I’ve gathered one interesting data point from each of the white papers, but please do Tweet me with any that catch your eye (as I’d urge you to read them):
Location Services White Paper:
“Apple Maps shows your current location using a blue marker. Because the precision with which your location can be determined is limited, a blue halo will appear around this marker. The size of the halo shows approximately how precisely your location can be determined: the smaller the halo, the greater the precision.”
Photos White Paper:
“In order for the Days view to highlight a user’s best shots, photos that are considered clutter are shown in the All Photos view and intelligently hidden in the Days view.
"Days automatically hides:
-- Screen recordings
-- Blurry photos
-- Photos with bad framing and lighting
Photos also identifies specific objects likely considered clutter and hides them in the Days view. They include photos of:
-- Credit cards.”
Sign in with Apple white paper
“Apple has gone to great lengths to ensure the [Real User Indicator] is calculated in a privacy-preserving manner. First, on-device machine learning (ML) is employed to measure if the device the account is originating from is being used in a way that’s consistent with ordinary, everyday behavior such as moving from place to place, sending messages, receiving emails, or taking photos. This analysis yields a tamper-proof numerical score that is sent to Apple indicating a level of confidence that the device is being used by a real person. The score cannot be reverse-engineered by Apple to reveal any personal information, and none of the specific inputs to the ML models ever leaves the user’s device.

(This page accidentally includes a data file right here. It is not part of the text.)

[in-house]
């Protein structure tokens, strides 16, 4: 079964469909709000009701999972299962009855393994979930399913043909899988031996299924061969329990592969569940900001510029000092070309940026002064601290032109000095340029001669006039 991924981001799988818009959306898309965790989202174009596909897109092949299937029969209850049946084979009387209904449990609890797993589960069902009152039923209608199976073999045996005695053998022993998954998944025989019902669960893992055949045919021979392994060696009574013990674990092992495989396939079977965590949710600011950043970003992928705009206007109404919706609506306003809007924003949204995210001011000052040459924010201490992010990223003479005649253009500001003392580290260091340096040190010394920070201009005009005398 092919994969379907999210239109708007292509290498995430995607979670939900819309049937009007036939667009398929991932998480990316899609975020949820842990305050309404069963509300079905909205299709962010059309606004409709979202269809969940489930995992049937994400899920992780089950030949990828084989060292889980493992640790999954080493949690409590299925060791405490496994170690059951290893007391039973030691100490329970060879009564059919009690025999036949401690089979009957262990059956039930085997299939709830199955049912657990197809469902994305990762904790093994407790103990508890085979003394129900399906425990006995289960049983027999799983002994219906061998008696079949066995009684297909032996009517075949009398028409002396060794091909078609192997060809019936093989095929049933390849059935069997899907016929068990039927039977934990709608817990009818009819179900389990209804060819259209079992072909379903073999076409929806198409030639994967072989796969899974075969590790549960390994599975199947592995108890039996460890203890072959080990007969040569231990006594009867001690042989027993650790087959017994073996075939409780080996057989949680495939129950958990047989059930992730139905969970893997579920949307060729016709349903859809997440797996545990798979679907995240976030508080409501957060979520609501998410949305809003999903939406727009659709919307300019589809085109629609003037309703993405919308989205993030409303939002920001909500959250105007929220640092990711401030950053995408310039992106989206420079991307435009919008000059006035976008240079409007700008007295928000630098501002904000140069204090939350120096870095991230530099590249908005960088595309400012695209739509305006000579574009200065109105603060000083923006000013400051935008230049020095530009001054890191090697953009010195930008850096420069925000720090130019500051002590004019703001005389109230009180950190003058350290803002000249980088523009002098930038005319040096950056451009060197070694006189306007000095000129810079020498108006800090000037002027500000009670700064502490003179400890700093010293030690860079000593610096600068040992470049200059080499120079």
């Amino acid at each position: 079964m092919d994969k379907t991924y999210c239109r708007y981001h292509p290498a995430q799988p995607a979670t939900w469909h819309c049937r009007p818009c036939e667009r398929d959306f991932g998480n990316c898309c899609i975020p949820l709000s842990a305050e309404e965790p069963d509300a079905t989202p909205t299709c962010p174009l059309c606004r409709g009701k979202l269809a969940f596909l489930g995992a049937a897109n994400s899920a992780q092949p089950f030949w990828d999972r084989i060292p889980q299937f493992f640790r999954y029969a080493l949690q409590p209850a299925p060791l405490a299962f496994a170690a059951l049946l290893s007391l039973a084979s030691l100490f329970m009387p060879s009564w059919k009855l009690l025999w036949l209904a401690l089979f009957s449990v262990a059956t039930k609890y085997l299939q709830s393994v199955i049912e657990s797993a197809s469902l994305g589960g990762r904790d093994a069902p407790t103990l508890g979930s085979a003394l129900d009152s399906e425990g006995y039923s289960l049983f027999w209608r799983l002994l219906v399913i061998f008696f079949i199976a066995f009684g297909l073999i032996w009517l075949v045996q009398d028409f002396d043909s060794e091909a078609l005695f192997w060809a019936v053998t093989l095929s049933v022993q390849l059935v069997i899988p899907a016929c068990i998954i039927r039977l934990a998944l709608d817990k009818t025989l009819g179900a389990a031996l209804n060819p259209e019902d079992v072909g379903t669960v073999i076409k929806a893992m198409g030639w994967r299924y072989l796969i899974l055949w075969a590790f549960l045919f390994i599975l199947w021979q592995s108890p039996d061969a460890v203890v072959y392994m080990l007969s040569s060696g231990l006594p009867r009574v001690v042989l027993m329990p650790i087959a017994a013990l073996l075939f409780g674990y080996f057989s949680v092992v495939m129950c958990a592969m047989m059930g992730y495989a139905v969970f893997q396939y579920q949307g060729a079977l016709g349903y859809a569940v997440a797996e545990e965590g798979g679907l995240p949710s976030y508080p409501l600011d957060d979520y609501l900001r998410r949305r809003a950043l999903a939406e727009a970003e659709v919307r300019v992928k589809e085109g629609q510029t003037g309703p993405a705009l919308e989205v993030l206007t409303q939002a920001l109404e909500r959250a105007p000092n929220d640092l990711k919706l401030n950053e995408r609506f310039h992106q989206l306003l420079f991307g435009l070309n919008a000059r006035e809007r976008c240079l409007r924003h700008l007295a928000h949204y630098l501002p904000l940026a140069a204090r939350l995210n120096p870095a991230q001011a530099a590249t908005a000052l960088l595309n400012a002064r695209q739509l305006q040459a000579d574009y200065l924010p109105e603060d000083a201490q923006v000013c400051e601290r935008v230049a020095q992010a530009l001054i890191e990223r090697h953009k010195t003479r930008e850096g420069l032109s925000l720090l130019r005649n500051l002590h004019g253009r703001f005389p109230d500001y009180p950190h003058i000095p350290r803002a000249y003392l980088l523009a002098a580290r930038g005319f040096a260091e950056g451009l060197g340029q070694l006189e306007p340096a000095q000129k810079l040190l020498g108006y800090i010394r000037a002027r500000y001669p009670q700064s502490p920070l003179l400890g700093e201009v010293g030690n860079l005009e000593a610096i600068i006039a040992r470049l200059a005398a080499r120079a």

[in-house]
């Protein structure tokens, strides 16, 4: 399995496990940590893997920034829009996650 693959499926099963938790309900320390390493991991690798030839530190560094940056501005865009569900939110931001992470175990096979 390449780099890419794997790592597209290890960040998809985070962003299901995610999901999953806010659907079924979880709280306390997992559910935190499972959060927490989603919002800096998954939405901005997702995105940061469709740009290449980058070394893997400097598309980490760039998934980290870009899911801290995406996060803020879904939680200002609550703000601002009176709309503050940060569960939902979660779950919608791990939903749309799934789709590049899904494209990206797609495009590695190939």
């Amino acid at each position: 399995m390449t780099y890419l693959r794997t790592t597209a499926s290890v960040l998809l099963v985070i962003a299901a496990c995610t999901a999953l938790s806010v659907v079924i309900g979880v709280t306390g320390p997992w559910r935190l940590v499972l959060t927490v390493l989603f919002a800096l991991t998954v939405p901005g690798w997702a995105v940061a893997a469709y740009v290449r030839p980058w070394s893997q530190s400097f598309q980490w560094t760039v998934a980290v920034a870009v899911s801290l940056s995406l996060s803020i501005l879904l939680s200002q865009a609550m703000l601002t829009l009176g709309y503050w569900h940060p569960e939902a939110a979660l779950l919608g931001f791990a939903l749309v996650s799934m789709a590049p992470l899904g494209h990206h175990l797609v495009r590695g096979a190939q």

"The device score is then combined with select information on recent account activity. The sum of this information is abstracted into the binary Real User indicator that is passed to the developer at account setup time. Developers can incorporate this information into any existing anti-fraud systems they currently use to help make determinations about how to handle a new customer.”
In other words, your device figures out whether you are a real person or not. Developers/service providers can then choose not to demand additional verification, or to do so if you might be a bot.
Safari White Paper
“Safari now includes the ability to offer Private Click Measurement, an innovative way of doing ad click measurement that prevents cross-site tracking but still enables advertisers to measure the effectiveness of web campaigns.
“It is built into the browser itself and runs on device, which means that neither advertisers, merchants, nor Apple can see what ads are clicked or which purchases are made. This solution avoids placing trust in any of the parties involved—the ad network, the merchant, or other intermediaries—so none of them are able to track users as they click on ads and make purchases in Safari…. “Apple has proposed Private Click Measurement as a new web standard to the World Wide Web Consortium.”